Basically, a phase conjugate mirror PCM produces a retro-reflective reflection of an incident beam, with the sign of the phase of the reflected beam reversed from that of the incident beam at the point of reflection. A typical PCM known in the prior art is shown in FIG. 1. This is illustrated as a four-wave mixer, in which a pair of contradirectional laser beams 2 and 4 are directed into an optical mixing medium 6. A probe laser beam EI, equal in frequency to beams 2 and 4, is directed into the mixing medium from the side. As a result of the action of the various beams within the mixing medium, a reflected beam REI *, where R is the coefficient of reflectivity, is reflected back in a direction opposite to incident beam EI. Since power is pumped into the system by beams 2 and 4, the reflector may produce an amplification which makes R greater than 1. In addition to being retro-reflective to the incident beam, the phase conjugated reflected beam also undergoes a phase reversal with respect to the incident beam at the point of reflection.
PCMs can be provided either with external pumping beams, as in the four-wave mixer illustrated in FIG. 1, or as a "self-pumped" device, the advantage of the self-pumped variety residing in the elimination of the requirement for external pump beams. Of the self-pumped PCMs, those employing Brillouin or Raman scattering are generally employed in connection with high power pulsed laser beams, such as from a Nd:YAG laser, but do not work with low power lasers such as HeNe. Another type of self-pumped PCM is based upon the use of a photorefractive material with a large electro-optic coefficient as the phase conjugating medium.
It will be helpful at this point to briefly discuss the characteristics which distinguish photorefractive materials. In general, a photorefractive material is one in which the index of refraction changes under the influence of applied light, such as a laser beam. The light causes charges within the photorefractive material to migrate and separate, producing an internal electrostatic field. This field produces a change in the crystal's refractive index by the linear electro-optic effect (the Pockels effect). The photorefractive "index grating", or periodic variation in the crystal's index of refraction, is a measure of the change in the index.
The formation of a photorefractive index grating is illustrated in FIG. 2, in which the horizontal axis represents distance along the normal to the grating formed by the interference of two beams within the photorefractive crystal. The upper graph illustrates the pattern of light with a spatially periodic intensity I within the crystal, while the next graph illustrates the resulting charge density ρ within the crystal. The mobile charges, illustrated as being of positive polarity, tend to accumulate in the dark regions of the light intensity pattern. The resulting periodic charge distribution produces a periodic electrostatic field E by Poisson's equation. This electric field, illustrated in the third graph of FIG. 2, then causes a change in the refractive index ΔN of the crystal by the linear electro-optic effect. This photorefractive effect, illustrated in the last graph of FIG. 2, is non-local in that the maximum refractive index change does not occur at the peak of the light intensity. In FIG. 2 the spatial shift between ΔN and I is 1/4 of the grating period, corresponding to a 90° phase shift.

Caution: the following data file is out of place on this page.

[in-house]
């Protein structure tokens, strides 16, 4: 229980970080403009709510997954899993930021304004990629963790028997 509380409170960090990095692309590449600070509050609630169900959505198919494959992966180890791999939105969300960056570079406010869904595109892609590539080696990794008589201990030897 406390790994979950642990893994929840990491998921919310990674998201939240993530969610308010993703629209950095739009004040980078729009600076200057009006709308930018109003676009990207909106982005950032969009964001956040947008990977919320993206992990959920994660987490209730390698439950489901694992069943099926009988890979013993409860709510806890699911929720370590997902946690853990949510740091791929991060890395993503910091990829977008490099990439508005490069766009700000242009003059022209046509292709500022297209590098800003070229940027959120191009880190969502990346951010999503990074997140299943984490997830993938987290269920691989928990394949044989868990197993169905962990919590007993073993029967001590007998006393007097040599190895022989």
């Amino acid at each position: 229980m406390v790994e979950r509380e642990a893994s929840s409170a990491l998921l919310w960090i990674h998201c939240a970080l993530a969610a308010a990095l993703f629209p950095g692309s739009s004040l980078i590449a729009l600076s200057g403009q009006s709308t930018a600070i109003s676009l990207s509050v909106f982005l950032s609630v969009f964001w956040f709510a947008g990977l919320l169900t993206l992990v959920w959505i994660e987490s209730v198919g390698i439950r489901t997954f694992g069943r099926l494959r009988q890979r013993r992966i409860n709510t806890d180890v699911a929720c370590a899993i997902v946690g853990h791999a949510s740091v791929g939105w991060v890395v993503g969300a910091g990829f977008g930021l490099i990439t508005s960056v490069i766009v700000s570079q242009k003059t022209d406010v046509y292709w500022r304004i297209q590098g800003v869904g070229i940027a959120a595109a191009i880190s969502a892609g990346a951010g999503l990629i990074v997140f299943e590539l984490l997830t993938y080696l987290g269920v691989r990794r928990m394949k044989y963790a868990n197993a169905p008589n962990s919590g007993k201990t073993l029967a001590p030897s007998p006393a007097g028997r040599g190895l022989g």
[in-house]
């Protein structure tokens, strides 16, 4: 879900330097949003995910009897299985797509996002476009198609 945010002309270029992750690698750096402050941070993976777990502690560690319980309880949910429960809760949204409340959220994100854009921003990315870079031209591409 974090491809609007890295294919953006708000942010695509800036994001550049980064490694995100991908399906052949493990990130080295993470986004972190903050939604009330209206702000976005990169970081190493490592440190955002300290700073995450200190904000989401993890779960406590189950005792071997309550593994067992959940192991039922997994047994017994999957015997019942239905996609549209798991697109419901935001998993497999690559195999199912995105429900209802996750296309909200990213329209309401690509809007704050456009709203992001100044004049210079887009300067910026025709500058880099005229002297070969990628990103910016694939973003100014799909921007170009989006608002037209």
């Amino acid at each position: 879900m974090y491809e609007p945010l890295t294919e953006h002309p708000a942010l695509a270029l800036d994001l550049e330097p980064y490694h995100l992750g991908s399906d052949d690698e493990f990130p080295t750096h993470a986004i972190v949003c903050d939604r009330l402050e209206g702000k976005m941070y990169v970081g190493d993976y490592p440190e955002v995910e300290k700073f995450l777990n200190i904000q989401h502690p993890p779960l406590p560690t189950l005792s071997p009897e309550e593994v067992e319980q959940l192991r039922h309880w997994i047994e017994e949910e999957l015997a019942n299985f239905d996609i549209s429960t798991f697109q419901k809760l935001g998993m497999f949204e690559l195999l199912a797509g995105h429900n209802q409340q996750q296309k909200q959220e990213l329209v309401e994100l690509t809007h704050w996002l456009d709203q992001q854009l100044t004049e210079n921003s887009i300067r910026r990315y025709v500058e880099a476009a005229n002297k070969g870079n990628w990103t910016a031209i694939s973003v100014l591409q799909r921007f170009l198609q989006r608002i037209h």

Typical photorefractive materials are LiNbO3, KNbO3, BaTiO3, SBN, Bi12 SiO20, Bi12 TiO20, Bi12 GeO20, GaAs and InP. Other materials with a non-zero electro-optic coefficient and a large donor-trap population are expected to be photorefractive. Only a small number of photorefractive materials, with electro-optic coefficients substantially greater than 10 picometers/volt, have been found to be capable of producing an inherently self-pumped PCM. Photorefractive materials with electro-optic coefficients in the order of 10 picometers/volt or less have been found to exhibit insufficient gain to support a self-pumped operation.
Self-pumped PCMs using BaTiO3 (barium titanate) and Sn1-x Bax Nb2 O6 (strontium barium niobate) have previously been demonstrated (White et al., Appl. Phys. Lett. 40, p. 450, (1982); Feinberg, Opt. Lett. 7, 486, (1982)). The theory of the electro-optic effect is described in a text by A. Yariv, "Introduction to Optical Electronics, 2d ed.", pp. 246-53 (1976). The largest electro-optic coefficient is BaTiO3 is 1640 pm/V. These materials, however, have several drawbacks. They are difficult to obtain in good optical quality and large sizes, operate in relatively small temperture ranges (BaTiO3 has a destructive phase transition at 5° C.), have a relatively slow responsive time, and are not sensitive at all wavelengths of interest. One wavelength range to which these materials are not particularly sensitive, but which is very important for several commercial applications, is the range of about 0.7 microns to about 11 microns; commercial applications within this range include optical data processing, beam combining, adaptive optics, photolithography and others.
Several years after publication of the White et al. and Feinberg papers, a series of papers were published by Stepanov and Petrov in which the use of photorefractive materials for both phase conjugation and holography was discussed (Optics Communications 53, 292, Apr. 1, 1985; Proc. of ICO-13, Sapporo 1984; Sov. Tech. Phys. Lett. 10 (11), November 1984). These papers developed the concept of applying an alternating electric field to a photorefractive material to increase its two-wave mixing gain coefficient for holographic and image processing applications. This was suggested as an improvement over prior uses of photorefractive materials for holography and image processing, in which a DC electric field had been employed to increase the gain of the material. Stepanov and Petrov thus reported improved results from an alternating field but, in the very same papers in which they disclosed the use of an alternating field for two-wave holography, they suggested a continuation of the four-wave external pumping arrangement for phase conjugation. No suggestion was made for the realization of a self-pumped PCM.